The Braille Monitor                                                                      _______    December 1997

(next) (contents)

Latonya Phipps
Latonya Phipps

NFB Sues Law School Admissions Council

From the Editor: On April 4, 1997, the National Federation of the Blind filed suit against the Law School Admissions Council (LSAC) on behalf of three blind students. The students (Ross Kaplan, Latonya Phipps, and Shannon Dillon) argued that the reasonable-accommodations and equal-access protections afforded disabled people under the Americans with Disabilities Act had been denied them when they attempted to take the Law School Admissions Test (LSAT), administered by the Law School Admissions Council.

Kaplan and Phipps were denied the right to bring trained readers of their own choice with them when they took the grueling law school entrance examination. LSAC officials insisted that they use readers assigned by the Council to take the test. Despite the fact that proctors are always present to insure that no inappropriate communication takes place between reader and blind student, the LSAC officials maintained that using readers who were familiar with legal vocabulary and had experience following the students' instructions constituted a breach of test security.

Dillon was refused the right to use a Braille writer and paper during the LSAT even though sighted students may write in the margins of test pages and on blank pages in the test book. She requested permission to use her Brailler several weeks ahead of the test, but LSAC officials insisted that she had not done so soon enough.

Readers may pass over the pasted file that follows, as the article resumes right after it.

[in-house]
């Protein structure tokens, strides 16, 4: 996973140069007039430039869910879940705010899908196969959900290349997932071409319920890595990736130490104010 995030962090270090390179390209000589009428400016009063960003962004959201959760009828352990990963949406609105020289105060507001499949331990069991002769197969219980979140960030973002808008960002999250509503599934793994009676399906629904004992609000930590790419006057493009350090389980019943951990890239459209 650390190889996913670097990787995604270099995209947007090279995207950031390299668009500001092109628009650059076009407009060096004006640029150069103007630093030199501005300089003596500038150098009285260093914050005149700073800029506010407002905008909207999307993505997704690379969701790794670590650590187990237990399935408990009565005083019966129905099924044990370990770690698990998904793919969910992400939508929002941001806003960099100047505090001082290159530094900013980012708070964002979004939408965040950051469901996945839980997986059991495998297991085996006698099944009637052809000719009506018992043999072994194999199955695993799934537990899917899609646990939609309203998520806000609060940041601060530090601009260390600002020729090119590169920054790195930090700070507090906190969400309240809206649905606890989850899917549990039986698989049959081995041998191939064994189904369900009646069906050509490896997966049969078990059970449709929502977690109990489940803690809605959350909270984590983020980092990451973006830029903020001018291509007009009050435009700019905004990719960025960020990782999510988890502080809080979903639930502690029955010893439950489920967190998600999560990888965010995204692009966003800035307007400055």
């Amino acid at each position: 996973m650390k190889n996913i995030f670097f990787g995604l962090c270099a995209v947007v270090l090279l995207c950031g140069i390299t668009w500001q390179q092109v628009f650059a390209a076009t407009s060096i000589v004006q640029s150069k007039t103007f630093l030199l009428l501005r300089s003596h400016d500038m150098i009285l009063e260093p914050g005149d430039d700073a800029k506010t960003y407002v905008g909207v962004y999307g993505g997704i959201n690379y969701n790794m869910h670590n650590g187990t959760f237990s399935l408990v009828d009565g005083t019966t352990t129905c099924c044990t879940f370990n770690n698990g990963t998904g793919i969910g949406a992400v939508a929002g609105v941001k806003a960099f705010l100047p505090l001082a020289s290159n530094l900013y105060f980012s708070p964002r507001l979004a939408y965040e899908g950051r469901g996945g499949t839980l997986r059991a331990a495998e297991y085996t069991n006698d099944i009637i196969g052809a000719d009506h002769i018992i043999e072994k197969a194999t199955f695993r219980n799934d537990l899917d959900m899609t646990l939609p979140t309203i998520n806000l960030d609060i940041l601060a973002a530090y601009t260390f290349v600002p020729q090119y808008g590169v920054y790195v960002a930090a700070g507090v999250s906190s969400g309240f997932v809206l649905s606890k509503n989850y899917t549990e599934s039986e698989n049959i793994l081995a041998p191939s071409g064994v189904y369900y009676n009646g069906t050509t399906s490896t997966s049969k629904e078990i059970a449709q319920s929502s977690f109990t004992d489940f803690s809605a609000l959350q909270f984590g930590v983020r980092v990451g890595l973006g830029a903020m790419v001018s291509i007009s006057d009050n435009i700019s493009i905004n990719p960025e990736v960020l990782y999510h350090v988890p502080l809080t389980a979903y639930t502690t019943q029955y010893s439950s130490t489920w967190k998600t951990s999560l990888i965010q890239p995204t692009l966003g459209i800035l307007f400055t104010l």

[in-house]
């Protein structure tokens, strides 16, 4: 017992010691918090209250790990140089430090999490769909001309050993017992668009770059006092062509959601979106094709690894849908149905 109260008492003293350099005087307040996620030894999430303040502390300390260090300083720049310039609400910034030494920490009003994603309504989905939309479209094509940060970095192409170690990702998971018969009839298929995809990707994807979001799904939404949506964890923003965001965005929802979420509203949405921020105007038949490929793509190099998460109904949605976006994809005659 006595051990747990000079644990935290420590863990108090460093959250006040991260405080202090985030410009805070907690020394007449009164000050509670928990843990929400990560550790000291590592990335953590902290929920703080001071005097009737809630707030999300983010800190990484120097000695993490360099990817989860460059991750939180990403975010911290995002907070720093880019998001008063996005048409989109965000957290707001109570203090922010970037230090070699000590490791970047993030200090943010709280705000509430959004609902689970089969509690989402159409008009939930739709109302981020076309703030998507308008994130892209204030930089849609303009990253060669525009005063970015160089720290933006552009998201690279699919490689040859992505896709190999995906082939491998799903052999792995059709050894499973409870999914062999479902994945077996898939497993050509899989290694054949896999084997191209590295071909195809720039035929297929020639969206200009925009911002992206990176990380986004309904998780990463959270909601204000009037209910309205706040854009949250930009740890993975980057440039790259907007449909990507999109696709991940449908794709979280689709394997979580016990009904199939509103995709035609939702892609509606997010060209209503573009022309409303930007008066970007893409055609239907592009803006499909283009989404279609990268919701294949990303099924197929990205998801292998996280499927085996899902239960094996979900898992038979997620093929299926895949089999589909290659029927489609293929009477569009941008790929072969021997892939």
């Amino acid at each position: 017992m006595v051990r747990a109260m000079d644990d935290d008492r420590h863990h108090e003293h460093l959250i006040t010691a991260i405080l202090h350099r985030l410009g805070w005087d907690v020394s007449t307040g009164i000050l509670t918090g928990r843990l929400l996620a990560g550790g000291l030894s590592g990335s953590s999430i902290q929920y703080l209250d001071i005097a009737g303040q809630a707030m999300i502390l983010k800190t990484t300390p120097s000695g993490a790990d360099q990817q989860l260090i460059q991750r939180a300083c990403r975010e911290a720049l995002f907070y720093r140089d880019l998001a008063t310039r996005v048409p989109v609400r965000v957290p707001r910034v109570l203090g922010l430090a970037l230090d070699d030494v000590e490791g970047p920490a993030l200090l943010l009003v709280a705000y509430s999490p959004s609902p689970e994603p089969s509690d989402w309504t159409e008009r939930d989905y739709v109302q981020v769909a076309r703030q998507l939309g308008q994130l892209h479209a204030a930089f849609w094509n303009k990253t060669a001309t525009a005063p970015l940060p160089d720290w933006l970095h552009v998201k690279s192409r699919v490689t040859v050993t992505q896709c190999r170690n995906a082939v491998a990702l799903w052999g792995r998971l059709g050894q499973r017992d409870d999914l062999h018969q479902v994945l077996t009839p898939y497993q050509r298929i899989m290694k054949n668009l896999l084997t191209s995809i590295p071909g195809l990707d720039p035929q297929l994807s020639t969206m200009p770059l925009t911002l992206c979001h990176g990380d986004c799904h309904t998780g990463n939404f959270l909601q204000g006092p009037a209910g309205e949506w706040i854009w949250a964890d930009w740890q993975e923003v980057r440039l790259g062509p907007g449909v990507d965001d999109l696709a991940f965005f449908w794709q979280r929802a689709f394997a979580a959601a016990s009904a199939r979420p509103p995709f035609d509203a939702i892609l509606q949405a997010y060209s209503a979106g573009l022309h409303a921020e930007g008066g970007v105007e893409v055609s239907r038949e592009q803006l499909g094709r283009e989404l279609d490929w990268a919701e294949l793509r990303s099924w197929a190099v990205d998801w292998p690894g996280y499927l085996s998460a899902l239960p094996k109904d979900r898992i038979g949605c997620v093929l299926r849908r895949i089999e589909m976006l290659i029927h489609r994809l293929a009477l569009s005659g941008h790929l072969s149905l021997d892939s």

The lawsuit also argues that the LSAC's policy of sending a letter to each law school to which a blind student's scores have been sent invalidates the student's LSAT scores. The letter in question explains that the blind student took the LSAT in "nonstandard" conditions and therefore the LSAC cannot predict how accurate an indication the test will be of the student's ability to do the work in law school. The complaint points out that blind law graduates have been taking and passing the bar examination for years without anyone's raising a question about their ability to practice law merely because they used Braille, readers, large print, or other reasonable accommodations to take the test.

The April 21, 1997, edition of The National Law Journal was only one of a number of publications to carry a story about this suit. The Journal article, written by Joseph Slobodzian, was the most accurate and comprehensive one that appeared. Here is the story he wrote:

 

Blind Test-Takers: LSAC Failed to Comply with Disabilities Act

Three aspiring pre-law students who said they were unfairly treated by that grueling rite of passage, the Law School Admission Test, have shown that, regardless of their scores, they know what a real lawyer would do.

They sued.

Specifically, the trio sued the Law School Admissions Council, which administers the test, contending LSAC violated the federal Americans With Disabilities Act by failing to accommodate the three students who are blind.

The students--Ross Kaplan of Washington, D.C.; Latonya Phipps of Atlanta; and Shannon Dillon of Rohnert Park, California--contended in their suit filed April 4 in U.S. District Court in Philadelphia that all were top-scoring undergraduates who were sabotaged on the LSAT by the council's refusal to let them use their own human readers or Braille note-taking equipment. Forced to take the test without the use of aids, the suit said, all three did poorly, damaging their chances of being accepted by a top law school. Kaplan v. LSAC, 97-cv-2350.